Step 2: Consolidated

How widespread is the CUI throughout the site? How difficult will it be to consolidate into an isolated enclave? Accurate answers to these questions will dictate how best to control CUI:

  • If the CUI is limited to a single system, can controls be applied to that system?
  • If the CUI is pervasive through the workflow of the site, do controls need to be applied at a wider level?

Having an inventory of CUI and CUI projects is key to completing this step accurately.

For example, a site might utilize a document management application, but can the document management system, associated file server, and database be isolated from other infrastructure on the network? If so, the CUI controls can be isolated.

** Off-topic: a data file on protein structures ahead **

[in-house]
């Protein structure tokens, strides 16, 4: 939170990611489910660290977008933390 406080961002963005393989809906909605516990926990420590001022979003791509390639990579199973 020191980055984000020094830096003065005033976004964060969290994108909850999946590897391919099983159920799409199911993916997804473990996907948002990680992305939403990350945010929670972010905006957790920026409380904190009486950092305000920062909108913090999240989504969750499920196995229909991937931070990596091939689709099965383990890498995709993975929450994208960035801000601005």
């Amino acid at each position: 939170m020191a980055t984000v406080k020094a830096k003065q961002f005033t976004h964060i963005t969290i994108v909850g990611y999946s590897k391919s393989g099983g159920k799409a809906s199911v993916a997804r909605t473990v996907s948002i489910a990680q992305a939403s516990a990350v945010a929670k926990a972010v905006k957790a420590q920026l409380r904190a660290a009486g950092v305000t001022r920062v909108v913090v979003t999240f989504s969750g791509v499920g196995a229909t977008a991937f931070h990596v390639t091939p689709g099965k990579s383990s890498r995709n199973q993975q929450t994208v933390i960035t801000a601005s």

Step 3: Controlled

Having CUI consolidated in a small set of systems does not mean the information is actually controlled. Four major technological domains are evaluated to determine whether the CUI is controlled adequately.

Physical controls: The CUI must be physically protected via locks, such as card key access. When at rest, the data and associated backups must be labeled and secured. Generally, an air gap of some kind is associated with physical control.

Network controls: The CUI must be protected at the network layer, including OSI layers two through four. Switches, routers, and firewalls must all work to prevent unauthorized access. For example, having a router isolate a network via VLAN is no good if the underlying switches are misconfigured or unprotected.

Session controls: The CUI must be protected via authentication and authorization mechanisms. Using authentication systems outside of the control of the data owner means unauthorized access to CUI could be granted at any time.